You never forget your first amphibian egg mass
04.22.2022

It’s a beautiful sunny February day that’s cold but clear, and I’m at a wetland in Washington County. No big deal, right? The only difference today: I’m not on land looking at the water…I’m in the water. Nearly neck-deep water! I’m wearing chest waders, so I stay dry, but the cold still takes my breath away. 

I’m distracted by the feeling of being deep in water and yet not wet, but I’m trying hard to concentrate on scanning the area near the reeds and branches ahead of me, to look for amphibian egg masses.   

Why am I doing this? I’m participating in Metro’s amphibian egg mass survey training. Their amphibian egg mass monitoring program uses volunteers to track four native pond-breeding amphibians: the Pacific chorus frog, Northwestern salamander, long-toed salamander and Northern red-legged frog. 

These four amphibians can all be found in Oregon’s forests, and you can learn more about them and their habitat needs in the Oregon Forest Resources Institute’s new Forest Amphibians publication. They also serve as indicator species, which can be used to help gauge whether regional restoration efforts are helping more native amphibians thrive. Surveying for the egg masses each winter helps scientists track their numbers, as well as the overall health of wetlands in the region.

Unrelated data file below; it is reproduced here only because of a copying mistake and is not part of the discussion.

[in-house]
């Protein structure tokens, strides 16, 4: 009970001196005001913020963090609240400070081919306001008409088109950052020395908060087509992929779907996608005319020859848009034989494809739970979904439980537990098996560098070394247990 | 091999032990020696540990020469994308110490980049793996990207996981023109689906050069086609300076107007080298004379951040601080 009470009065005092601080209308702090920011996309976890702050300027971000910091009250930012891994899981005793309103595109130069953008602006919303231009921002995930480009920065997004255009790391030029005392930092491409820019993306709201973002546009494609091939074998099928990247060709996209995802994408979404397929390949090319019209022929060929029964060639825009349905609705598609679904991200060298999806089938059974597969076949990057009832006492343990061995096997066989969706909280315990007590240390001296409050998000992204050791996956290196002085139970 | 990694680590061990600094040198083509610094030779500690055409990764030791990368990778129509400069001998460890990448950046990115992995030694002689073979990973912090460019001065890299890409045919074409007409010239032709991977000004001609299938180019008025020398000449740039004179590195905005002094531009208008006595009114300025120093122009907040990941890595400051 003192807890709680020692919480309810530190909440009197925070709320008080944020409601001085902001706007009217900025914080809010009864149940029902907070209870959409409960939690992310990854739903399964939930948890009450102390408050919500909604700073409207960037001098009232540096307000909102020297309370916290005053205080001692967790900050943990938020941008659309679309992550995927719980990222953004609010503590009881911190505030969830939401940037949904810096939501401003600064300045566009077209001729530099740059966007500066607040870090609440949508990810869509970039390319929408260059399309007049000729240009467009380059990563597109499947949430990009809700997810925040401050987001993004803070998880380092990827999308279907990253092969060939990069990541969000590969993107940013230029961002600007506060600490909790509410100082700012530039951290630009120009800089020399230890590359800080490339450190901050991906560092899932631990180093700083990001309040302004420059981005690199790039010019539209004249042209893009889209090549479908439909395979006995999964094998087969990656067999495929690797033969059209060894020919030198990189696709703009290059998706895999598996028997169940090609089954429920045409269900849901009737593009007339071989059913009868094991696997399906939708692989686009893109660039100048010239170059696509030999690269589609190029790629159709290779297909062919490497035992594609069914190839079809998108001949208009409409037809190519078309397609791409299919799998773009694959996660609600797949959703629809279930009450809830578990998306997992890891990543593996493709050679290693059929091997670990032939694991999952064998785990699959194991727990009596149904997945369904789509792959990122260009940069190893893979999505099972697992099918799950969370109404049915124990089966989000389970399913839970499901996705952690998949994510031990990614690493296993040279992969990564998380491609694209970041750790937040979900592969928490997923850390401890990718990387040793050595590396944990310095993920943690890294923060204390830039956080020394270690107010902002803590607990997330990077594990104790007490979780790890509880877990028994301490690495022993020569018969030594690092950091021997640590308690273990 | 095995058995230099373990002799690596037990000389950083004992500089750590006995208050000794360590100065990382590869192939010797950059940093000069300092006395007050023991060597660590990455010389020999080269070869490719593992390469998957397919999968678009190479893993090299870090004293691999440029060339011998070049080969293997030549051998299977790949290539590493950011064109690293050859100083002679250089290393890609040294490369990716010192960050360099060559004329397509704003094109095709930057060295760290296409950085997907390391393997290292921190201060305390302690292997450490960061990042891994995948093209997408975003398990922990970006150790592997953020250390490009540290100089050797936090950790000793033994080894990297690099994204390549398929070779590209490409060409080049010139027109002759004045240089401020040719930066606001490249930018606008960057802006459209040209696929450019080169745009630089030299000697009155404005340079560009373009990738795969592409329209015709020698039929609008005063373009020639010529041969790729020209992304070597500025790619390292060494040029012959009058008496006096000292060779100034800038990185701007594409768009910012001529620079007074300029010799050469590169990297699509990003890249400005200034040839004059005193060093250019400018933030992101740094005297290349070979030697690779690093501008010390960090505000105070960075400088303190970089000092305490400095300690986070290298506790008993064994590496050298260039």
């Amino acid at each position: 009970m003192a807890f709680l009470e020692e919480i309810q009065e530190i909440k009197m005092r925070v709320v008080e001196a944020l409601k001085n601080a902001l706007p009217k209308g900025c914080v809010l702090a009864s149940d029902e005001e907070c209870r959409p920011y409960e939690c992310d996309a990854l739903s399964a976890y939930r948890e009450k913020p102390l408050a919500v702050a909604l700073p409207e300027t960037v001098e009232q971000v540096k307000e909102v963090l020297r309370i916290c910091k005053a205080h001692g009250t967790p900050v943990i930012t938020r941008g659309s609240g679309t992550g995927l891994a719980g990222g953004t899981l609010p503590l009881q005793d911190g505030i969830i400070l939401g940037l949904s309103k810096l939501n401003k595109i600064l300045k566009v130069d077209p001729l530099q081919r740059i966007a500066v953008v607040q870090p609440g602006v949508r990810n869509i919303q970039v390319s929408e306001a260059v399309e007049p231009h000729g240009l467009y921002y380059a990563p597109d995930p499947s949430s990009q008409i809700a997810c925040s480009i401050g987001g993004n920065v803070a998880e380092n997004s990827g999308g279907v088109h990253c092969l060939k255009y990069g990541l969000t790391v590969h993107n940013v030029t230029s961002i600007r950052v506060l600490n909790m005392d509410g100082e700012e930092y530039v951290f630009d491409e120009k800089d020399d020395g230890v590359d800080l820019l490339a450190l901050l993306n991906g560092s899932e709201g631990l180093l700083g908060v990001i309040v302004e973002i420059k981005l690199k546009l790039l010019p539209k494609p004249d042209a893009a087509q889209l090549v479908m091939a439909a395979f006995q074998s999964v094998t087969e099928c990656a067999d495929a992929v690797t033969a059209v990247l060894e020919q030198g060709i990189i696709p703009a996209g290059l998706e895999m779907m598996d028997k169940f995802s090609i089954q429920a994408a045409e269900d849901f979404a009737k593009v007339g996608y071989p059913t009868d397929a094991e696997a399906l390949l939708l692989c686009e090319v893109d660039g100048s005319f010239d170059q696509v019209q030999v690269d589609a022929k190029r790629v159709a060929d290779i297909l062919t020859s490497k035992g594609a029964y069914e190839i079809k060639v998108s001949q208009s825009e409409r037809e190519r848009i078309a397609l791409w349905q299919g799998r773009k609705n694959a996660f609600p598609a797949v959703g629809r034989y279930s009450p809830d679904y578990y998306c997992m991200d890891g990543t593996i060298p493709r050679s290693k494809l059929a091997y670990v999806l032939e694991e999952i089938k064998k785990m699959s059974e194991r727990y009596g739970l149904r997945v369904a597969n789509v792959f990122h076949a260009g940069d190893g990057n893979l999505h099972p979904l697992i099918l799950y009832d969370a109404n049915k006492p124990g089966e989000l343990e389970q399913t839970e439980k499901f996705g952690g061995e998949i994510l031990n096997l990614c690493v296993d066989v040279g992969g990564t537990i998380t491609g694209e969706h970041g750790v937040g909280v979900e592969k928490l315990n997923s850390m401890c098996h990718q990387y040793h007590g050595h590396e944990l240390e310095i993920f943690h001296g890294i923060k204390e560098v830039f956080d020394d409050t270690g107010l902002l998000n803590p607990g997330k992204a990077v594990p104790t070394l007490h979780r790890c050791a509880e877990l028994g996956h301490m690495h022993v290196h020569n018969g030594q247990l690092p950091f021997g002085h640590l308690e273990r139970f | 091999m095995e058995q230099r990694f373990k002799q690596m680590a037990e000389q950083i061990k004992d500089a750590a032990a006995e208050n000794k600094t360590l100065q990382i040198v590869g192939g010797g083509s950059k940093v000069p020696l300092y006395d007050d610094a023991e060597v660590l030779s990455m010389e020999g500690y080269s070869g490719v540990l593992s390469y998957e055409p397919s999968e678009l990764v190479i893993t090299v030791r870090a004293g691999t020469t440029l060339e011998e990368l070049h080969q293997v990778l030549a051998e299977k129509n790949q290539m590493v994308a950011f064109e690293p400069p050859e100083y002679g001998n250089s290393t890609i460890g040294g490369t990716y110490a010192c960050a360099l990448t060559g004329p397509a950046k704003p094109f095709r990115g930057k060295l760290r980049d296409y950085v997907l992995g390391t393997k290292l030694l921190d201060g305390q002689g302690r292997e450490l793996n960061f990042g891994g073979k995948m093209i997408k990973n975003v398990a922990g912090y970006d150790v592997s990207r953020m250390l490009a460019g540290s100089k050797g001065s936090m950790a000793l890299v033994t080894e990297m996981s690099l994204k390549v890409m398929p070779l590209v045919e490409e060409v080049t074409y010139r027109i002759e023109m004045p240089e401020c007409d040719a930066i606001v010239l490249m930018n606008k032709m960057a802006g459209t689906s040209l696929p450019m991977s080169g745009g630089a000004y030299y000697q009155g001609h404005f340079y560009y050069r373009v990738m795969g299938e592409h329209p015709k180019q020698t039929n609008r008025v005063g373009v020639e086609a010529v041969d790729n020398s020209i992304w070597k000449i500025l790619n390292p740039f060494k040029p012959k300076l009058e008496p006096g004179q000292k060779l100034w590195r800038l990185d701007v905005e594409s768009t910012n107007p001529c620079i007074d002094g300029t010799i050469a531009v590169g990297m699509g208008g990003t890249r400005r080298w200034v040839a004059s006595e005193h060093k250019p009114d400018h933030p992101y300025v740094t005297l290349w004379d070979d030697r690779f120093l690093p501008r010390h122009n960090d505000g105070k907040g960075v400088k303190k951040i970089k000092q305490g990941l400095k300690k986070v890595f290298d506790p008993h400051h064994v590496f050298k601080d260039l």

The masses come in a variety of sizes depending on the species and the stage of development, but all are clear gelatinous globs with dots, hooked to aquatic vegetation and camouflaged to fit into their environment. This makes them very difficult to spot. Think of it like an Easter egg hunt in the water, but without the pastel-colored eggshells.

It’s my first time out, and I don’t have a clue what I’m looking for; I’m mainly trying not to fall into a hole made by a beaver.

Conventional wisdom for this group says that the first time out you’re overwhelmed. The second time out, you’re simply confused. By your third trip to monitor, you have a sense of what you’re looking for and where to find it. In addition to identifying the egg masses, there are research protocols that must be followed to standardize the data collected. For example, we used a stopwatch to determine the number of egg masses found in a running time period. During my training, I found chorus frog and long-toed salamander eggs. My most unforgettable find was a Northwestern salamander egg mass, which is about the size of a tennis ball.  

The survey season is over for this year. But I’ll be back next January, wading through some of the region’s most beautiful aquatic areas, searching for and compiling data on amphibians. I’m having fun, and it’s nice to know the information I contribute helps guide restoration programs aimed to aid native amphibians that call Metro’s parks and natural areas home.  

Norie Dimeo-Ediger
Director of K-12 Education Programs

Image credit: Martyne Reesman, Oregon Department of Fish and Wildlife

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